Biometrics in security: protecting sensitive PII and the sanctity of user identity

This is a guest post by David D. Dunlap, Co-Founder and Senior VP of Corporate Planning, StoneLock Our personal identity is our single greatest asset – after all, how can one function in the world without an identity? However, the use of technology to assign identities warrants the need to balance out the requirements for security with the vital necessity of protecting individual privacy. The use of biometrics has been the subject of serious debate in the Security Industry for

Digital Rights Movement petitions against Israeli biometric database law

The Digital Rights Movement petitioned against the recently passed Biometric Database Law, declaring to the High Court of Justice that the law violates the privacy and security of citizens, according to a report by The Jerusalem Post. “From the moment the database went into effect, we all go on to the blacklist of potential suspects,” DRM lawyer Yonatan Klinger said. “The rule in our democracy until now has been very simple: if you did not break a law, you do

UK government’s position on facial biometrics database hit with liberal backlash

The UK government’s decision to allow police to store the facial biometric images of millions of innocent people on a massive database has drawn a number criticisms from UK civil liberties’ groups and the Liberal Democrats, according to a report by UK Authority. Independent biometrics commissioner Paul Wiles condemned the practice last week, stating that UK citizens are entitled to greater “independent oversight, transparency and assurance”. Wiles called on ministers to implement a ‘presumption of deletion’, which would make it

GenKey issues new release of its mobile enrollment software

GenKey has issued a new release of its mobile biometric enrollment software. According to a company statement, many of the improvements in the new release address the challenges of mobile registration in rural locations, including privacy-by-design software designed to store sensitive biometric information securely in the event of limited connectivity. The company has also improved the user experience, making the recruitment and training process easier in rural locations. The software runs on all mobile platforms and is compatible with all

Israeli court rules that employees cannot be forced to use biometric time clocks

The Israeli National Labor Court ruled that organizations cannot force their employees to use biometric time clocks at the office, according to a report by Lexology. The Court’s ruling revoked the regional labor court’s 2014 decision regarding a collective labor dispute against the Qalansawe municipality, which aimed to make it mandatory for its employees to use a biometric time clock system to monitor their work attendance. According to the court’s ruling, “forcing workers to hand over their fingerprints for biometric

U.S. legislators move to limit drone surveillance and facial recognition

Bicameral legislation was introduced last week to the U.S. houses of congress by Senator Edward J. Markey and Rep. Peter Welch to protect individual privacy from the growing number of government and commercial drones in use. The Drone Aircraft Privacy and Transparency Act (PDF) has been referred to the House Committees on Transportation and Infrastructure and Energy and Commerce. “What happens if there are drones that are gathering, through facial recognition, who is shopping on Main Street and selling that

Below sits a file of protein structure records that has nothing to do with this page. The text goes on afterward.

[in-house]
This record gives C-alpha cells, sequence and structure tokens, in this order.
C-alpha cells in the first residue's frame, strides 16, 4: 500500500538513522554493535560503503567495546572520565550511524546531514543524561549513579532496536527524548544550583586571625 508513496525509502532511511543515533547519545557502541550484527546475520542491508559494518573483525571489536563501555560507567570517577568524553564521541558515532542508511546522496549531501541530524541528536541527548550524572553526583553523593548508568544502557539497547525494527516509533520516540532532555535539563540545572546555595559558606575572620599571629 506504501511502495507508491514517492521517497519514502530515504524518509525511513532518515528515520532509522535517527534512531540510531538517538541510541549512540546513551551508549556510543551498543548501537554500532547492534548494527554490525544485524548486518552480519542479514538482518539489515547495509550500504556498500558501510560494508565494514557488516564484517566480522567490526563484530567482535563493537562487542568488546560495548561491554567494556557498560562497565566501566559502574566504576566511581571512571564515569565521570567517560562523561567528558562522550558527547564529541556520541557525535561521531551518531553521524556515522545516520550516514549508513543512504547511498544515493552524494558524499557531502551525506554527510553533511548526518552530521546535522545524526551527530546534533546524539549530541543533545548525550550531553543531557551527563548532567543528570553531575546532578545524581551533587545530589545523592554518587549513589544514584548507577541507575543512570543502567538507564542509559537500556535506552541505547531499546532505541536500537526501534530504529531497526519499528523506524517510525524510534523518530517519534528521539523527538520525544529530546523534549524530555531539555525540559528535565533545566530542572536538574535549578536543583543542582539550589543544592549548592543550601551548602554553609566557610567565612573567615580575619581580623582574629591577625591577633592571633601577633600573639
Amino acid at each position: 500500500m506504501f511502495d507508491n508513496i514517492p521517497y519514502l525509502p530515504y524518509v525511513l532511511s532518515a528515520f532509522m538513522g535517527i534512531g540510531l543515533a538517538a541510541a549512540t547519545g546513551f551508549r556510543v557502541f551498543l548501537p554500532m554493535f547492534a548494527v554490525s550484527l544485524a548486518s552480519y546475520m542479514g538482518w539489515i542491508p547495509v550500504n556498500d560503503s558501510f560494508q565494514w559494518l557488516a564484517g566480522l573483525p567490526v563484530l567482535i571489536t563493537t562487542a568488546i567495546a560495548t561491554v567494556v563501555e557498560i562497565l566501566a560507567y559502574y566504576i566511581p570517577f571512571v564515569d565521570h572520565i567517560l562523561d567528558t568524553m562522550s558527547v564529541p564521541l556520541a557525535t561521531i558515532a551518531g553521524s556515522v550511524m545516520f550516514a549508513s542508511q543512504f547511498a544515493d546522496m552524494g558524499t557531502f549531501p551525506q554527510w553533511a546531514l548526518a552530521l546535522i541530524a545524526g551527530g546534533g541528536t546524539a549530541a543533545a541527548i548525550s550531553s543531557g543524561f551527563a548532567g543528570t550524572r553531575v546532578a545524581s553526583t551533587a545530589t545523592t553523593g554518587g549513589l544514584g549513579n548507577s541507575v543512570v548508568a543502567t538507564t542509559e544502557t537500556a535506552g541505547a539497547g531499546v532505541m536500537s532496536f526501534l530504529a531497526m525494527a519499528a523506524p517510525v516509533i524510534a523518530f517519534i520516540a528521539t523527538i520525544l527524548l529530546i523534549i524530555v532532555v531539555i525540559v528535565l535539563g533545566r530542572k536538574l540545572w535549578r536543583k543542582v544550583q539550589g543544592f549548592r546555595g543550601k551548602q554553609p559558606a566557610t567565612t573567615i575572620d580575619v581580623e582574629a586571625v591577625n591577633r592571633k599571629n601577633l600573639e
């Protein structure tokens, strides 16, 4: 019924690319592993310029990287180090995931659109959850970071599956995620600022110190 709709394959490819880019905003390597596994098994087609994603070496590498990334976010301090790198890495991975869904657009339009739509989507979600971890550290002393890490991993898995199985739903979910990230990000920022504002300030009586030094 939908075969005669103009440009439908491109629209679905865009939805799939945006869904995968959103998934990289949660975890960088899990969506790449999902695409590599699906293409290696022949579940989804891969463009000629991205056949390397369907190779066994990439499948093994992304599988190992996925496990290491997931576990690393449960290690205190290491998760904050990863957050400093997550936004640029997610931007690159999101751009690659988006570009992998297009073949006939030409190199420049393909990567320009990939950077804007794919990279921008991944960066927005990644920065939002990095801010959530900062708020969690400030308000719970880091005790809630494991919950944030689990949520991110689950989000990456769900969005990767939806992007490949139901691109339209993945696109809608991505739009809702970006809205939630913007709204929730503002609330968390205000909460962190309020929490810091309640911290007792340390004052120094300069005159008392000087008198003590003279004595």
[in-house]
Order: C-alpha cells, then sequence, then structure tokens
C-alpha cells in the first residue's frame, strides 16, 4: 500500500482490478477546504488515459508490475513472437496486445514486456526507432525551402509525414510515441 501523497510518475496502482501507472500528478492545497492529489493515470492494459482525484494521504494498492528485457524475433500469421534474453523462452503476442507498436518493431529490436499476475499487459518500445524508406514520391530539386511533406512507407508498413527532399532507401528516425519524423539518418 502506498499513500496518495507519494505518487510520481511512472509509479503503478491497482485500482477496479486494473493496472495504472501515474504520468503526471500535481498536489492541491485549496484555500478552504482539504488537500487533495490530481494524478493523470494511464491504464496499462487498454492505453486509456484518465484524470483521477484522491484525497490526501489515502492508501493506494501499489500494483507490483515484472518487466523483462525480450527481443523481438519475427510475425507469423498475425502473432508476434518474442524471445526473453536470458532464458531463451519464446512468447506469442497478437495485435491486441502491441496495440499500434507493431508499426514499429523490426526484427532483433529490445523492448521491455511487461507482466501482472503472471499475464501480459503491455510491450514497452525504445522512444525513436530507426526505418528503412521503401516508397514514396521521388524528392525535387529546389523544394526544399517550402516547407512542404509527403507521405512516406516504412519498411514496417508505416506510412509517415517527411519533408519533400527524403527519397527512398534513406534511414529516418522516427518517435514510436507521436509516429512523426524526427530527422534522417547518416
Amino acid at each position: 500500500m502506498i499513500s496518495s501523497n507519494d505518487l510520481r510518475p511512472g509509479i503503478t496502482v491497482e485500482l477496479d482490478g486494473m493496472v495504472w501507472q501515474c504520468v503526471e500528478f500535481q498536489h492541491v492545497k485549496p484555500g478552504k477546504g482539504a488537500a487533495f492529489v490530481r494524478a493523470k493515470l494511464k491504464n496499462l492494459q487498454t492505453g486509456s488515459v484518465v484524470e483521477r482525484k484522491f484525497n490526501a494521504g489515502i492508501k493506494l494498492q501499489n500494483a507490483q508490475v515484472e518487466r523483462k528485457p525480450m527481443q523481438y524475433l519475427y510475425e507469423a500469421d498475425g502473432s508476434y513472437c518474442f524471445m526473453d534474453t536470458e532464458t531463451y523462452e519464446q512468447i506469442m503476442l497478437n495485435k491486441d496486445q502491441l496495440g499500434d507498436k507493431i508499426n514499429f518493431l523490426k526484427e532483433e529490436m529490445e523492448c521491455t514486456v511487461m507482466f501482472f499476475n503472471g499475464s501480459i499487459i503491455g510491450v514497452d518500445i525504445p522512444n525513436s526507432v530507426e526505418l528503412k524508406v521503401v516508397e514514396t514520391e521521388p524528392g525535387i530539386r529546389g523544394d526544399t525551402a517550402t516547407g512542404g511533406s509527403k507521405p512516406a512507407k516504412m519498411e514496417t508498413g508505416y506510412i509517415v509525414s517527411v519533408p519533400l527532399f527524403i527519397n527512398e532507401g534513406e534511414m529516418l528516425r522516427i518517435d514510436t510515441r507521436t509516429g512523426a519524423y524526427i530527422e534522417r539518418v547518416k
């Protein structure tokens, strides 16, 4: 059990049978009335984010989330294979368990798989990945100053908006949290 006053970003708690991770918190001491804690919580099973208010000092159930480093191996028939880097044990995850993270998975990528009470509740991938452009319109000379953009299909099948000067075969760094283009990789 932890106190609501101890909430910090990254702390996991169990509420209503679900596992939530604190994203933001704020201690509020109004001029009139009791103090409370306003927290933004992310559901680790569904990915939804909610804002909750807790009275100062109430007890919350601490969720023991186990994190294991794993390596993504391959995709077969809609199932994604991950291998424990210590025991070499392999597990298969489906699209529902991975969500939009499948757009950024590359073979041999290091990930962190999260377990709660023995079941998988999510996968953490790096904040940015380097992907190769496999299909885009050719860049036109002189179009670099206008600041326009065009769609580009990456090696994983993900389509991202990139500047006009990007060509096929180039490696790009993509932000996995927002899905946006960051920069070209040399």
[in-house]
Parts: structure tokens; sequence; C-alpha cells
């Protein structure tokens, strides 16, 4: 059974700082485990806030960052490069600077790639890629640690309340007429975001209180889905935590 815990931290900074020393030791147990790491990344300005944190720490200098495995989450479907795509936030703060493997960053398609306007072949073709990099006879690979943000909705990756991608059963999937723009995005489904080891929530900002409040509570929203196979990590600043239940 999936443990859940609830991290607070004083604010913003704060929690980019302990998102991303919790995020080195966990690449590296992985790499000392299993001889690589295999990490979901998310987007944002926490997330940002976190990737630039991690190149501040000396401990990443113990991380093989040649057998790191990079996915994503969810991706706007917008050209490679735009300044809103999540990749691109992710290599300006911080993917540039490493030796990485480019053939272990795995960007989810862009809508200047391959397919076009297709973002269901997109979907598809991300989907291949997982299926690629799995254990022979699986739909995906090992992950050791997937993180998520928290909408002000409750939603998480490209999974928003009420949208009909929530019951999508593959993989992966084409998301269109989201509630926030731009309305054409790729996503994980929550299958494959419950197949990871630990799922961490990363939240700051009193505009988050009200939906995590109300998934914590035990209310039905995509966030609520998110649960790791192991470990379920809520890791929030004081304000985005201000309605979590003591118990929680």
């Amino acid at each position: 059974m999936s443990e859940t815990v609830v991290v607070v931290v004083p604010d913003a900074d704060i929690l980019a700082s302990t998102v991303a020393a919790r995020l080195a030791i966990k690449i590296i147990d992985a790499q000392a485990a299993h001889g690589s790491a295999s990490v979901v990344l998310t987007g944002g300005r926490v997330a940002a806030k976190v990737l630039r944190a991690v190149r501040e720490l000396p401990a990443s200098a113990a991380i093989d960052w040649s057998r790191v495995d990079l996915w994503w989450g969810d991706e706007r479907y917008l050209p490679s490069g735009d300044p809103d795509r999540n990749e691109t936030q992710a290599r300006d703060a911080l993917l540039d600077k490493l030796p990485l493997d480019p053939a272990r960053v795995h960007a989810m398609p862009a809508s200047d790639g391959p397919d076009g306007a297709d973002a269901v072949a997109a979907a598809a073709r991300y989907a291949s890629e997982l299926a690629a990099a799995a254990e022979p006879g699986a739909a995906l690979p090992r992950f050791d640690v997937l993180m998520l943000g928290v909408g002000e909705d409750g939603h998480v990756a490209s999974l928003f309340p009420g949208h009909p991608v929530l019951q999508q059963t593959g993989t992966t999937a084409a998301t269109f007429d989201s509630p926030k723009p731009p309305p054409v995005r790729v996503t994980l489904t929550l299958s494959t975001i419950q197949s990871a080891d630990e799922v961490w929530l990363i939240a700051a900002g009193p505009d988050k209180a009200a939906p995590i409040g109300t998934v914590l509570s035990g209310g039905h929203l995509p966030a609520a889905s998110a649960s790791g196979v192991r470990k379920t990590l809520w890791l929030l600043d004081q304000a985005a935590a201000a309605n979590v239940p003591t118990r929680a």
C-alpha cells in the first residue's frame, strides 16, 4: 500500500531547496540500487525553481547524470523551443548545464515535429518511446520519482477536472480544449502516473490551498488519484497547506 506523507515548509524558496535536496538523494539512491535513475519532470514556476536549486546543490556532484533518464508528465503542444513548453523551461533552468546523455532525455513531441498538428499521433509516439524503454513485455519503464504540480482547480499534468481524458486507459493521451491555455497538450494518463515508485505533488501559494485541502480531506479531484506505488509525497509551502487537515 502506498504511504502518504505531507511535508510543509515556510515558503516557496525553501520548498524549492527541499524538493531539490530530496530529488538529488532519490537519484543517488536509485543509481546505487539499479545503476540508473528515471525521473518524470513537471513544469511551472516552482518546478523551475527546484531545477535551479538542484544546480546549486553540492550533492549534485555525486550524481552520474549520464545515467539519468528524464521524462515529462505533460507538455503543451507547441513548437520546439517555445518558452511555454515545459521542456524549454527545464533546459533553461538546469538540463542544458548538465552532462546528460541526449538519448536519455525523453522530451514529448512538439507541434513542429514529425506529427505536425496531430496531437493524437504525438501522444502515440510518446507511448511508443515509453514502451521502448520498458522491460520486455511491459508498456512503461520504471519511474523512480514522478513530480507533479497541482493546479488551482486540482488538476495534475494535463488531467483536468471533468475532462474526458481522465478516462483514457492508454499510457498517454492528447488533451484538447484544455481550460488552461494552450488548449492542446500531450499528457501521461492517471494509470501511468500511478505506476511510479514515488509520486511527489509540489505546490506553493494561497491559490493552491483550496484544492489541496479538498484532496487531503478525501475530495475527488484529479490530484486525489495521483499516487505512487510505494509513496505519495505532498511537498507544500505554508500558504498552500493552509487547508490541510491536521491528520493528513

FIDO Alliance paper details extending PKI security with authentication standards

The FIDO Alliance has released a new white paper in support of the U.S. Commission on Enhancing National Cybersecurity’s recommendations for all agencies to use strong authentication across all government systems. Titled “Leveraging FIDO Standards to Extend the PKI Security Model in United States Government Agencies,” the paper describes the use of FIDO solutions to improve cybersecurity within the government environment and act as a complement to traditional PKI. Developed by FIDO’s Public Policy and Privacy Working Group (P3WG), the

UK surveillance camera commissioner releases national strategy

UK surveillance camera commissioner Tony Porter has released a national strategy for how CCTV should be operated and to ensure that cameras are not infringing the public’s privacy. Porter, who is responsible for overseeing the UK’s governance of surveillance cameras, was advised by University of Stirling’s privacy expert Professor William Webster on the development of the strategy. Designed to help maintain the safety of UK citizens in public places and their privacy rights, the strategy promotes best practice in how

Google requests appeal of decision in biometric privacy lawsuit

Google has requested permission from U.S. District Court Judge Edmond Chang to immediately appeal his decision to allow a class-action lawsuit accusing Google of violating the Illinois Biometric Information Privacy Act (BIPA), to proceed, according to a report by Media Post. On February 27, Chang issued a ruling that allowed Illinois residents Lindabeth Rivera and Joseph Weiss to proceed with their lawsuit against Google for using facial recognition to create face templates from photographs. Rivera initially filed a lawsuit against

ID4Africa endorses ID principles for sustainable development

ID4Africa recently announced that it has officially endorsed 10 principles on identification that were developed by a consortium of international identity stakeholders led by the World Bank and the Center For Global Development. The 10 principles outline the benefits of identity systems and describes how stakeholders, including governments and other international agencies, can protect against their risks. The principles focus on three concepts: inclusion, design and governance. The organizations endorsing the 10 principles recognize the potential of strengthened identification systems